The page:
but, a person could do is, after all, october. more later.

Tuesday, September 29, 2009

the unusually fresh and clear air, blue sky, geese overhead, the whole works, clears out some cobwebs in my brain, and reminds me that, what was i thinking last night, i made a whole post about the images in my memory, without once bothering to look up what nowadays has become very simple googling. so it turns out, after mulling it over a little today, a little clarifying is in order. i don't want to change the post (below)- it's an accurate though rambling account of my memory- but the least i can do is set the record straight.

when i told my son about it this morning, i had to admit, first of all, that i had no idea about the standings today, who was up, what was up, anything. so, first thing tonight, i looked those up, and found out, lo and behold, there is actually one and only one race in the majors, in our very own division, between the tigers & twins, with the twins but 2 games out & playing the tigers a lot. but both are at least ten wins behind the red sox & not likely to win the wild card if they don't knock out their brother. so, that's ok, i like the twins too, even lived in minneapolis for a while, but that's not to mention the ten years in toledo, shadow of tiger stadium, watching al kaline and dick mcauliffe from far left field. i love 'em all, even the white sox & royals,they're our neighbors, except of course when they play the indians, but in case they make it & the indians don't, i'll stick with 'em most of the way, i'll keep likin' 'em, tigers, twins, whoever makes it.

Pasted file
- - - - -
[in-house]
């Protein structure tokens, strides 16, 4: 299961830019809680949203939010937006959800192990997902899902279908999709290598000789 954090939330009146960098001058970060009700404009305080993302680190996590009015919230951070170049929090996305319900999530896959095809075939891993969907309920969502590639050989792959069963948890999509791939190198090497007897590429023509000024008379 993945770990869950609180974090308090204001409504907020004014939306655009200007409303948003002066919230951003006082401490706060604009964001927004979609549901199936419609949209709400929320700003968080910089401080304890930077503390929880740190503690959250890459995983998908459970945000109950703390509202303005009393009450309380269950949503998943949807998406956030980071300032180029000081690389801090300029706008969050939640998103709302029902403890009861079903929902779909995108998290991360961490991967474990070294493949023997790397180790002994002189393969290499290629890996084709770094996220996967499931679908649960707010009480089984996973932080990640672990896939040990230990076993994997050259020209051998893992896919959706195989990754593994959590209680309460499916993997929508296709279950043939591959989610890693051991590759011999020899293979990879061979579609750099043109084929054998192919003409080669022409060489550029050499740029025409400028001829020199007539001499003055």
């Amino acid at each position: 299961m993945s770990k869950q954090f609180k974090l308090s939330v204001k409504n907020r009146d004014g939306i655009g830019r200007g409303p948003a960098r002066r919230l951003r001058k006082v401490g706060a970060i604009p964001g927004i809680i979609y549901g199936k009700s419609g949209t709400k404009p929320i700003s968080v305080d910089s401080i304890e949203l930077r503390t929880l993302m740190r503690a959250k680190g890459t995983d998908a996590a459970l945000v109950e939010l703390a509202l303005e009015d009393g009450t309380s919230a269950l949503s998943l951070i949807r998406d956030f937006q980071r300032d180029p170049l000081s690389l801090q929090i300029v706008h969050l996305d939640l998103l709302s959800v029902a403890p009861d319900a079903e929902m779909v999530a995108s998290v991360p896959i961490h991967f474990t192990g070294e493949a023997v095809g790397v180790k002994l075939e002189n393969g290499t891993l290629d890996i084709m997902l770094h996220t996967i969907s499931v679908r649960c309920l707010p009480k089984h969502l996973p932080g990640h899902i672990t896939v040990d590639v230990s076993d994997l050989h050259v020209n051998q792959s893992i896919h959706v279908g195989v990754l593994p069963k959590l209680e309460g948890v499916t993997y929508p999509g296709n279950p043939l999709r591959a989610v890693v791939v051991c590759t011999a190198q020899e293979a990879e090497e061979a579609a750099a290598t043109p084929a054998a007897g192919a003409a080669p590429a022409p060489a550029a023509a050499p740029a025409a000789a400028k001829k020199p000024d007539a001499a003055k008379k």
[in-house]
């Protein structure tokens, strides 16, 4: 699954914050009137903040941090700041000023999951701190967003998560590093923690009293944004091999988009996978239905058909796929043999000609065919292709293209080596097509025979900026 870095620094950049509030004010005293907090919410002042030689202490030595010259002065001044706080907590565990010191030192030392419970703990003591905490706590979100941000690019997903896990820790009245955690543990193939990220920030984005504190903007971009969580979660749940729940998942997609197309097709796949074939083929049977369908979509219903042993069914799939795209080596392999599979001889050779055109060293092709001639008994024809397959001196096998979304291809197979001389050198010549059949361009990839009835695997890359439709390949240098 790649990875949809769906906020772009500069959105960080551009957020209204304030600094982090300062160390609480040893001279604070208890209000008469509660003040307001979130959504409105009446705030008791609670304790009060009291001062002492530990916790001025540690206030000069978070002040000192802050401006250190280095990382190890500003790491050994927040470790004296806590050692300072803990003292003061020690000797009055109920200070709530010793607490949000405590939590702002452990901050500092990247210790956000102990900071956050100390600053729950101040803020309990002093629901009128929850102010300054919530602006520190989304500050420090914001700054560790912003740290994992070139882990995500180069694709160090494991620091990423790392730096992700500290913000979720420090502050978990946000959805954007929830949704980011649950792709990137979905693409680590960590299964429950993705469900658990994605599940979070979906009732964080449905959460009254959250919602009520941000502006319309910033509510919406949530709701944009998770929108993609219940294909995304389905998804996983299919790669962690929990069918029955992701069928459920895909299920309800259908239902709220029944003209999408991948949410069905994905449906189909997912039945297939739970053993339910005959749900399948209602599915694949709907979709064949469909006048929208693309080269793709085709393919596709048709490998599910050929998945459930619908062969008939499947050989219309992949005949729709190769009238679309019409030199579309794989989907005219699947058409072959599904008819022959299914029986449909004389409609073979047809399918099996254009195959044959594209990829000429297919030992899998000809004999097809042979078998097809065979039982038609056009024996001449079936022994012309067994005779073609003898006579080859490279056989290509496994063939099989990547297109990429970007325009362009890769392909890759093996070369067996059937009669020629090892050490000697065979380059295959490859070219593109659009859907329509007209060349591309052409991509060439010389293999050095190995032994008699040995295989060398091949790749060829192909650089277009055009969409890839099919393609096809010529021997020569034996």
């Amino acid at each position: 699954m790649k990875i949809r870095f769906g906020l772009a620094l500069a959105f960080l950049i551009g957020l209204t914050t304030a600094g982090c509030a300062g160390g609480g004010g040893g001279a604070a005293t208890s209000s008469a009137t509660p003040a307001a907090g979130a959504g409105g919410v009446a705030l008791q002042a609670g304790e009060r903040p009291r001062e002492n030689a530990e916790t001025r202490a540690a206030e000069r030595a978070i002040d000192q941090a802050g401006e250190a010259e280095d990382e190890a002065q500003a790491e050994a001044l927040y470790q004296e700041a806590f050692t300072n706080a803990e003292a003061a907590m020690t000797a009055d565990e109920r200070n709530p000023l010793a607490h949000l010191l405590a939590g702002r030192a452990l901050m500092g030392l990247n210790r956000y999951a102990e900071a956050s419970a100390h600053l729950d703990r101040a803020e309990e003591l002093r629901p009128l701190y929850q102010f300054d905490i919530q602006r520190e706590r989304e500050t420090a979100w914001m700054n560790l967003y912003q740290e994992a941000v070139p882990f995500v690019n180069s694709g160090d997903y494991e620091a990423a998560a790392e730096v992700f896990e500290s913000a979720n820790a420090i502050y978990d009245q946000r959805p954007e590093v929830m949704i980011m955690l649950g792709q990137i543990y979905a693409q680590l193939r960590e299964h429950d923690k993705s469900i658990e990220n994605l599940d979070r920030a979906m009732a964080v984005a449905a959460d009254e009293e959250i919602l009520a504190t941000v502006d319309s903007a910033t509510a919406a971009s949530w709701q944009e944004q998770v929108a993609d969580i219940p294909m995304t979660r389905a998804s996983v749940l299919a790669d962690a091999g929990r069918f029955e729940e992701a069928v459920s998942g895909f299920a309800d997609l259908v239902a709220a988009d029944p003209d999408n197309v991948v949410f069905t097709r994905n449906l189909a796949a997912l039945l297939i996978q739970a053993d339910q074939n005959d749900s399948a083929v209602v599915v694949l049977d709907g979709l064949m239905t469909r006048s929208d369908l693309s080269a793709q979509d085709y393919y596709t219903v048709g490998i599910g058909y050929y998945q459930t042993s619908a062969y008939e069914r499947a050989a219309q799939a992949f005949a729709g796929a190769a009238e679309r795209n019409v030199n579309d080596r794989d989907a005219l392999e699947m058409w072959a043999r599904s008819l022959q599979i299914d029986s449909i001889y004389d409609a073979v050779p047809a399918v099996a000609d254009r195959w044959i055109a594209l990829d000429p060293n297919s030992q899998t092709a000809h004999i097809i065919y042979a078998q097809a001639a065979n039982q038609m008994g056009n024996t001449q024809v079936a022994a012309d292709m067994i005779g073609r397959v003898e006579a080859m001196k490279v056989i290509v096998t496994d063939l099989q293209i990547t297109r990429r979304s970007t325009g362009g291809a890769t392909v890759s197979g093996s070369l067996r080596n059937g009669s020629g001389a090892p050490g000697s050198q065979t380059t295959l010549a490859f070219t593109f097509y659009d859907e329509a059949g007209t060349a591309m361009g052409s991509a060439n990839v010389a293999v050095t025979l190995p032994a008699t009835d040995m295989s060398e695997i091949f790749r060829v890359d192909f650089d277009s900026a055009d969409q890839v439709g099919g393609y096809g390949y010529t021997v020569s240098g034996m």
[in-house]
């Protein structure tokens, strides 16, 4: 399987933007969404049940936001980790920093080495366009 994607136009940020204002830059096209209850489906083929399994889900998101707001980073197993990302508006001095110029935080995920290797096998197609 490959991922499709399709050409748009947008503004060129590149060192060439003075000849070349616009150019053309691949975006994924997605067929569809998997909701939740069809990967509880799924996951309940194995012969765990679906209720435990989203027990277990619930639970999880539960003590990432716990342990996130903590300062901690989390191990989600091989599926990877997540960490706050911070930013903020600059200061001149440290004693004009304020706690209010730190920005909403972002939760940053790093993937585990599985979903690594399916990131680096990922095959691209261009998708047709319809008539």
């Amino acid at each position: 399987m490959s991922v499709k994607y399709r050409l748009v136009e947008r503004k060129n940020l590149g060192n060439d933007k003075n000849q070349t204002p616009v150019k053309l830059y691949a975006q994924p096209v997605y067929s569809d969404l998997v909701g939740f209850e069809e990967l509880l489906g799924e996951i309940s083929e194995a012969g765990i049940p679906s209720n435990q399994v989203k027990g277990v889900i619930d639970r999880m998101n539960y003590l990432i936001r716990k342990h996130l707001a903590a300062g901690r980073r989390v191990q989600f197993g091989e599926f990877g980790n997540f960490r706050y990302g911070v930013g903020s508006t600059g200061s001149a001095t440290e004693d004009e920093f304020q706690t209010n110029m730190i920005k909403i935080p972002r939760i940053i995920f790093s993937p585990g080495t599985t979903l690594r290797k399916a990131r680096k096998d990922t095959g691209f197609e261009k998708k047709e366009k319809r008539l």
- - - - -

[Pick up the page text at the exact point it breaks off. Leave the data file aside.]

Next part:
so then, turns out koufax's big decision was in 1965, and occurred against the twins; if the yankees were involved at all, i couldn't discern. probably the giants were, on some level, as they were always haunting the dodgers those days no matter how good the dodgers were; but that would have been the regular season, this was the series. and what was remarkable here was that, one would think that by not pitching game one, koufax would forfeit the right to pitch three of the series games (in a 7-game-series)- a true star signs right up for 1, 4, & 7, no? but religious koufax, in ducking 1, would now pitch 2 & 5, & miss 7. but lo & behold he pitched 2 & 5, then pitched 7; and, though he lost 2, he won 5 and came back even stronger in 7, and won that too. so he came back very powerful, as if rested by the spirit, as if, you sit out the big one, you can pitch 20 innings if you like. and bowl them over in the process.